The fish are reproducing "at a pace unlike anything scientists have ever seen from an invasive fish species in this part of the world," reports the Raleigh News & Observer.

"They’re eating everything. They could wipe out entire reefs," Lisa Mitchell told the N&O. She leads the Florida-based nonprofit Reef Environmental Education Foundation, which is working with Caribbean islands on the lionfish issue.

Read the full story at Link


Bat mortality rate catastrophic

By: Ryan Burgess,

Bats CHESTER, Mass - "That's spreading really quick," said Massachusetts Natural Heritage and Endangered Species Program Director Tom French.

He's studying a fast spreading disease that's killing thousands of bats in the northeast. It's called White-Nose Syndrome and experts still don't fully understand it.

Chester mine in Hampden County use to house 10,000 bats. But in just two winters, all but 100 are dead.

"I think in the past two winters, we've lost a half a million bats in New England and New York," said French.

Read the full story at Link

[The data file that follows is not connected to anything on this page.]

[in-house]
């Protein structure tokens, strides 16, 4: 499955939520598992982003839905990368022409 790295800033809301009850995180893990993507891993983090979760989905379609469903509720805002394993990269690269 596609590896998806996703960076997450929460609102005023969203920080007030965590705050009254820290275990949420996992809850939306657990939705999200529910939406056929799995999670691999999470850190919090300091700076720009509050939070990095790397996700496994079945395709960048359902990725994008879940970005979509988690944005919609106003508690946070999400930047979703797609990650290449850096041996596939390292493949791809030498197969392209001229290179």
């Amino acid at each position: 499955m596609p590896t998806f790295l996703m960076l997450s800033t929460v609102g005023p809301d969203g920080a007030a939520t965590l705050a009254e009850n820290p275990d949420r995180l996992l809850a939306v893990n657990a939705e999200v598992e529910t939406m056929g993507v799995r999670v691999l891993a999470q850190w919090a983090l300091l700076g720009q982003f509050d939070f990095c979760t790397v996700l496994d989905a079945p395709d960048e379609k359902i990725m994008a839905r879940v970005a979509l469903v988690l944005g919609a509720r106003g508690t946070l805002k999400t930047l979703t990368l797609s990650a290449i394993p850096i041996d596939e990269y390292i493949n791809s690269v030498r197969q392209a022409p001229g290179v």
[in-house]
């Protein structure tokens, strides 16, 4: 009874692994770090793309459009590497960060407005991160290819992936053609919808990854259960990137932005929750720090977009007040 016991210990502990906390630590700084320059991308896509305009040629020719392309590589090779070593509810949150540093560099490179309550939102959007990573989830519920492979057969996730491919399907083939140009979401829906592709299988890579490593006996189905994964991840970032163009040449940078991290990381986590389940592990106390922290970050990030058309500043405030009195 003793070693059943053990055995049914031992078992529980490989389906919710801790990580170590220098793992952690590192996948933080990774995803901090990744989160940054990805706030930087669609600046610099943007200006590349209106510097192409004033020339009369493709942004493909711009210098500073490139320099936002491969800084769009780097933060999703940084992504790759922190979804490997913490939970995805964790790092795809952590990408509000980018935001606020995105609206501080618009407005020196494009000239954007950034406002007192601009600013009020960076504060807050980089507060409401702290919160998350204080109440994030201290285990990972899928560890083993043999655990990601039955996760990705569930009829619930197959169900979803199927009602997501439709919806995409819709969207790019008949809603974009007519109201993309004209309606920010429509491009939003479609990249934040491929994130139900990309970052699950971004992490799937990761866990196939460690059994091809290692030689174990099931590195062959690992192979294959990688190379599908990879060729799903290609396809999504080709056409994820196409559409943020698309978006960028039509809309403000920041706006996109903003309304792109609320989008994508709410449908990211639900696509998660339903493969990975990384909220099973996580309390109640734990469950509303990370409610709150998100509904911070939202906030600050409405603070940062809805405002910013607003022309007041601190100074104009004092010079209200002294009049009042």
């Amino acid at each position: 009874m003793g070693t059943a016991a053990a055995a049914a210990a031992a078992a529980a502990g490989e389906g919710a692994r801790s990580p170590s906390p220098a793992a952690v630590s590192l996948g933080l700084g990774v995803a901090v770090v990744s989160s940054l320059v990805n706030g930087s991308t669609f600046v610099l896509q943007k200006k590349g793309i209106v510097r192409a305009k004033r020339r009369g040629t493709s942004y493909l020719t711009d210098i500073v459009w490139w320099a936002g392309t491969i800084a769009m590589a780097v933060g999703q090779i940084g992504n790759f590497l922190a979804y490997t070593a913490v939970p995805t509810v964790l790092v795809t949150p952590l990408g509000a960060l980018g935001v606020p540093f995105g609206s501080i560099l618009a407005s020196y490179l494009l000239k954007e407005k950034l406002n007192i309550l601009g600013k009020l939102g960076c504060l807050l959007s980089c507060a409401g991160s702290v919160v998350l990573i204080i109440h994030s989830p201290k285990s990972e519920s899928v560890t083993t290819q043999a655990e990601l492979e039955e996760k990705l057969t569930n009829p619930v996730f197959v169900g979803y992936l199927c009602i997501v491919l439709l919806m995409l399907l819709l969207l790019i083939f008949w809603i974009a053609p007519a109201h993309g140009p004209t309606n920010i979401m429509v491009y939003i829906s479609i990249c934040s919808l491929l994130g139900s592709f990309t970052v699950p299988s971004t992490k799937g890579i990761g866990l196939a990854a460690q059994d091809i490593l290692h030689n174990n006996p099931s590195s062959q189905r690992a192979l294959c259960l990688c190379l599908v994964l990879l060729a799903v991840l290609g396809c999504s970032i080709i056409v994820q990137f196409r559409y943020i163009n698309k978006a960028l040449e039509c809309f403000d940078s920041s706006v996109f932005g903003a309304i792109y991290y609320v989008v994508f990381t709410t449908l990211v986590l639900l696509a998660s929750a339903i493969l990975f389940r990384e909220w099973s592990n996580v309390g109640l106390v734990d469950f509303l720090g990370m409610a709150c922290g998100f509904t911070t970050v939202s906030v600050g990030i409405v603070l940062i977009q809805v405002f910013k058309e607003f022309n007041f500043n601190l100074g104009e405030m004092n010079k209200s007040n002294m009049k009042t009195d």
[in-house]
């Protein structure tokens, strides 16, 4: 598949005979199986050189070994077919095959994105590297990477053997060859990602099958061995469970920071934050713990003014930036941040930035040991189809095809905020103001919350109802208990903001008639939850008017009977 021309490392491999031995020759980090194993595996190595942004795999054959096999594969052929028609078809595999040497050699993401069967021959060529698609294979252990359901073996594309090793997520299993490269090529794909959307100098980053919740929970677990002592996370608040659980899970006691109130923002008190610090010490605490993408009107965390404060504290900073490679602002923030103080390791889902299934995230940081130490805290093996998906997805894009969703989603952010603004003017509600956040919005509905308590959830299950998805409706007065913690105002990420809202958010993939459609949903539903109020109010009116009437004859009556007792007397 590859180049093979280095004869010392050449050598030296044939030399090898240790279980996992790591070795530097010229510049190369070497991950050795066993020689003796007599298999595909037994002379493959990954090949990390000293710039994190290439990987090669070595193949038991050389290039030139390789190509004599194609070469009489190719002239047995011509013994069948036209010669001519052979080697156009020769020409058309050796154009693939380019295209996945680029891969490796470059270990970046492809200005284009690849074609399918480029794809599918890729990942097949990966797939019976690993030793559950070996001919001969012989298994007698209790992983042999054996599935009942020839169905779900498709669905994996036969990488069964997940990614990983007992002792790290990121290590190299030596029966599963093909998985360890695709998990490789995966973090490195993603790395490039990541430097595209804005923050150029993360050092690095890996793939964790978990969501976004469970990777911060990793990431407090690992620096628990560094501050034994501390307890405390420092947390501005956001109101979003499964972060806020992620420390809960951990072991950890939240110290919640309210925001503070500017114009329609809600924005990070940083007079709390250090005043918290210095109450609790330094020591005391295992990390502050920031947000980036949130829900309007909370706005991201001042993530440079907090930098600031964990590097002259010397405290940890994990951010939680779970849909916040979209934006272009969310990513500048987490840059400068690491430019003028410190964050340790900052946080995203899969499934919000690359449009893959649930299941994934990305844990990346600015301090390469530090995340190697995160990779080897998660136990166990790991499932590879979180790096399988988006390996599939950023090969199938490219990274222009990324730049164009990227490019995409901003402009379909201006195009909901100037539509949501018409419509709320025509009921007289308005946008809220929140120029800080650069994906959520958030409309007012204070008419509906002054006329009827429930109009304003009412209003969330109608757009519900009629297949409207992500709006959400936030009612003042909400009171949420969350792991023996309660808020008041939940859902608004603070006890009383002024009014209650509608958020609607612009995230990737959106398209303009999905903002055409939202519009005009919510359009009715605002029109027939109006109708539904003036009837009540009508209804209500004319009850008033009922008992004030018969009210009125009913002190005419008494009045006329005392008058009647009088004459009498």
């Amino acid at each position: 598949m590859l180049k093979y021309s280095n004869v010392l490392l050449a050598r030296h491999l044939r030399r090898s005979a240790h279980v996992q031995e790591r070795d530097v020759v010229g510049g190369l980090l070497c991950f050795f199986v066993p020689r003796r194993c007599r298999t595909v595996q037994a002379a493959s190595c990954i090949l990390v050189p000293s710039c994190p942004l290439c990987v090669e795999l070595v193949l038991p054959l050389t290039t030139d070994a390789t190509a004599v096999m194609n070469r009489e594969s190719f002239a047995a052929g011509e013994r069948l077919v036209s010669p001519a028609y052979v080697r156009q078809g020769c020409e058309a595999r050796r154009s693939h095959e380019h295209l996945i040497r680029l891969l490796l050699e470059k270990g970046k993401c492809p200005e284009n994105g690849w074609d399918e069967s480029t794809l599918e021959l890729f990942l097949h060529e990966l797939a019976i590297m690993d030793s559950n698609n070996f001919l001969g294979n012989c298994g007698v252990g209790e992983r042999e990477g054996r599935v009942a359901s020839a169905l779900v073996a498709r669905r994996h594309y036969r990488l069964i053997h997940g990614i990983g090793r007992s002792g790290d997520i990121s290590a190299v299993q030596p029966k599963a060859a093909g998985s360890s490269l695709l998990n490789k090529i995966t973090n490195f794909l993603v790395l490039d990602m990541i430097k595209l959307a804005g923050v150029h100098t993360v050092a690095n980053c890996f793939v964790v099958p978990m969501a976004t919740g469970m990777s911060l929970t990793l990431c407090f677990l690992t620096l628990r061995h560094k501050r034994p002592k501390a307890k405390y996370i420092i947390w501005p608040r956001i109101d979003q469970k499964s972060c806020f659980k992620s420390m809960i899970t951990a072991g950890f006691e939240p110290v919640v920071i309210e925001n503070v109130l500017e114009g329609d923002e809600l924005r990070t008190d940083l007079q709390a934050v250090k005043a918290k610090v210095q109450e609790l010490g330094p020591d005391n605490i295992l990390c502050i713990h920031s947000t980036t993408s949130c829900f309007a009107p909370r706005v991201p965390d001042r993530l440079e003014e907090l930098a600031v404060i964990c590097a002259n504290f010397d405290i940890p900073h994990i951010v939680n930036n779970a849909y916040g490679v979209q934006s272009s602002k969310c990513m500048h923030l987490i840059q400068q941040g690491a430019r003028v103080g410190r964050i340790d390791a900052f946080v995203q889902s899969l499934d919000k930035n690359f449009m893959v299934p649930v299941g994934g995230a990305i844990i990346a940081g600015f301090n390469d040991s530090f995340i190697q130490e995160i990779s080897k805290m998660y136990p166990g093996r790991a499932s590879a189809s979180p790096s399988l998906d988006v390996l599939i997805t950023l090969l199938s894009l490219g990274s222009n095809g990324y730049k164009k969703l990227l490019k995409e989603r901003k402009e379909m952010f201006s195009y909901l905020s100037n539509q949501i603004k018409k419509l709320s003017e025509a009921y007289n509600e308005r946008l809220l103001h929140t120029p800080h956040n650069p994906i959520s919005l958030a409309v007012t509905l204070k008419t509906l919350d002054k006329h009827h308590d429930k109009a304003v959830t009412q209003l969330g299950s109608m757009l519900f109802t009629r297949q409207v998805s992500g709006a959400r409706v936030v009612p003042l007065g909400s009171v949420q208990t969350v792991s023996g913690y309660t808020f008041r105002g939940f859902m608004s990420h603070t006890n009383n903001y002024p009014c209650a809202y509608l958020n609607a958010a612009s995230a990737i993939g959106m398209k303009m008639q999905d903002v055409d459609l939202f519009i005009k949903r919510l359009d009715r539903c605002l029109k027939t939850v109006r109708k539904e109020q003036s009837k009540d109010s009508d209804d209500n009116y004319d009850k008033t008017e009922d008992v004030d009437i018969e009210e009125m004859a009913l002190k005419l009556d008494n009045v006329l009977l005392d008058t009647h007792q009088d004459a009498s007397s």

Invasive species in Western New York: the battle continues

From the New York Flora Association Blog

Eighteen enthusiastic volunteers from SUNY-Fredonia and the Nature Sanctuary Society of Western New York visited the Alexander Preserve in Zoar Valley on April 25th to remove several invasive species within the Preserve in honor of Earth Week. Target species of choice for removal were daylily and bush honeysuckle. Link


Air pollution, invasive species threaten Smokies environment

By Nancy Bompey,

CATALOOCHEE – Little Cataloochee Valley still holds evidence of the more than 1,200 people who once called the remote section of what is now Great Smoky Mountains National Park home.

Visitors walking through the area might see an old church, a log cabin, or a stone wall amid the thickets of multiflora rose shrubs.